On contrary to our work, yang et al., [18] reported that RSVL enhanced the activity of P-gp in colon cancer cell line. These conflicting findings could be explained on the following basis: MDR can be acquired after initial exposure to the anticancer drugs [19]. In addition several studies have found that some of the well-known P-gp antagonists such as verapamil and cyclosporine A can induce P-gp expression in colon carcinoma cells [20]. So, it is important to know that the time needed for expression and inhibition of P-gp by their antagonists is controversial.

It is well known that DNA damage caused by different cytotoxic agents, induce cell cycle arrest at G0-G1, S and G2-M phases, thereby preventing replication of damaged DNA or aberrant mitosis which if not repaired, may result in either tumorigenesis or apoptosis [21,22].

In our work, simultaneous treatment of CIS with RSVL significantly accumulated EAC cells in sub-G1phase and arrested the cells in G0/G1chek point. The arrest of cells in S phase significantly decreased compared with treatment with CIS alone, which means more cells left the cycle after G0/G1 check point or S phase and entered the apoptotic sub-G1 phase. These result are in agreement with others that investigated the role of RSVL in modulating CIS cytotoxicity by enhanced growth inhibition which may be due to ability of RSVL to induce apoptotic reaction through activation of proapoptotic family members, which works together with cytotoxic effect of chemotherapy agents [13].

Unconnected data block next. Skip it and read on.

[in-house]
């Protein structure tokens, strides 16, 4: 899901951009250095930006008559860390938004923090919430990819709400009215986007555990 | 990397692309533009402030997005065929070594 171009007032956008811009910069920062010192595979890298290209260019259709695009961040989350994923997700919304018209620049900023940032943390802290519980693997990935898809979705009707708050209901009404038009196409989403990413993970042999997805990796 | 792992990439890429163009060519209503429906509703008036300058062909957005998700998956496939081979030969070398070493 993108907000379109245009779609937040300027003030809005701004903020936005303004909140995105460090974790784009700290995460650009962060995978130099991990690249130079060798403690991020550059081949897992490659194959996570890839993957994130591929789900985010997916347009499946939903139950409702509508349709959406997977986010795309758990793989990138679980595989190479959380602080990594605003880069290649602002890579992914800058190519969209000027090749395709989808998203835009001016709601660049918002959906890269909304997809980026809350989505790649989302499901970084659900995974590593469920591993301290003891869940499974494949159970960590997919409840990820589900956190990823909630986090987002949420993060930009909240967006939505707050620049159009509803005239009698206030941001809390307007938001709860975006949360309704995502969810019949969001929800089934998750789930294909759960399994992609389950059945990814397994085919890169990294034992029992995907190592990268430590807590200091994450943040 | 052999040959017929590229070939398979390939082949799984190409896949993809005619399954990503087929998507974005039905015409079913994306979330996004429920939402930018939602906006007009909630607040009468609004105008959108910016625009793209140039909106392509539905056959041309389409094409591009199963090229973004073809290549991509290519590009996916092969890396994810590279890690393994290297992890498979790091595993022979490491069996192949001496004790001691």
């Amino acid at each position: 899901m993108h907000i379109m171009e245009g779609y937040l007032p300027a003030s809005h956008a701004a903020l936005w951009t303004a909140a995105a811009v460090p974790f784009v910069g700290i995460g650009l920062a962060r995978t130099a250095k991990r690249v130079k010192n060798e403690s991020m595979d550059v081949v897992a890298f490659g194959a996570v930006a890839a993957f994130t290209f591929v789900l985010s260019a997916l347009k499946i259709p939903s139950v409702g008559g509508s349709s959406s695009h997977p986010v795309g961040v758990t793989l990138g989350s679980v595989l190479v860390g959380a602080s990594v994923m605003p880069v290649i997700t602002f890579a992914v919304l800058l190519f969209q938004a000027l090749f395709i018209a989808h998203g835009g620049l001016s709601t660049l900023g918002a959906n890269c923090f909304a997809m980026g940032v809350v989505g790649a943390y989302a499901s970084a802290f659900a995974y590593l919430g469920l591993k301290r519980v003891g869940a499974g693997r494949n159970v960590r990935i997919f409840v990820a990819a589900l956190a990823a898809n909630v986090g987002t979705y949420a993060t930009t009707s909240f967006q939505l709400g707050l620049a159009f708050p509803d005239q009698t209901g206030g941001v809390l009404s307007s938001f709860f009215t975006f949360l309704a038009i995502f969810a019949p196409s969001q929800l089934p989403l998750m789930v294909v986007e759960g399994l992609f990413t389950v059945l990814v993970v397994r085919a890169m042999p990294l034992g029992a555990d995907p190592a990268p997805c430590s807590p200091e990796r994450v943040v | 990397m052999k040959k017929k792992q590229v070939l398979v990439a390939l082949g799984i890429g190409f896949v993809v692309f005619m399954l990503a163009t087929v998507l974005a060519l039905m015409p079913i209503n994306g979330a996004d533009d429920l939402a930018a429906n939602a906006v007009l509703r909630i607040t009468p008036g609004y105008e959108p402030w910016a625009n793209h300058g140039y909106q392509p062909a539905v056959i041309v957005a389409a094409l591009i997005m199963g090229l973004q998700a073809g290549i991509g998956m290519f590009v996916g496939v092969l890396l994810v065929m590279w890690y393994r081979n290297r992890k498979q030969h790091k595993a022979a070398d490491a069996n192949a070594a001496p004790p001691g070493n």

Moreover, cell cycle analysis showed that treatment with RSVL plus CIS induced a significantly decrease in the proliferation index (S phase + G2/M phase) compared with cells treated with CIS alone, with maximum decrease after 24 hours. This agrees with the uptake study where cisplatin uptake in tumor cells was increased after addition of RSVL with maximum level observed after 24 hours (Table 2). It has been known that the nephrotoxicity of CIS limits the usefulness of this important chemotherapeutic agent [23,24].

Research into the mechanism of CIS nephrotoxicity is an important step for renal protection. One theory involve binding of CIS to sulfhydryl (SH) groups in the kidneys are necessary for enzyme function and depletion of intracellular glutathione lead to renal damage [25]. In agreement with that work our study showed that RSVL treatment inhibited CIS-induced depletion in GSH and protected against CIS induced nephrotoxicity that manifested by restoration of CREA. and BUN to normal level after CIS and RSVL treatment.

It is well known that CIS can cause oxidative stress by suppress cellular antioxidants defenses due to its binding to nucleophilic molecules such as glutathione, methionine or cysteine-rich proteins [26]. At the same time RSVL had ability to suppress of oxidative stress so could prevent CIS induced organ toxicity [13,27].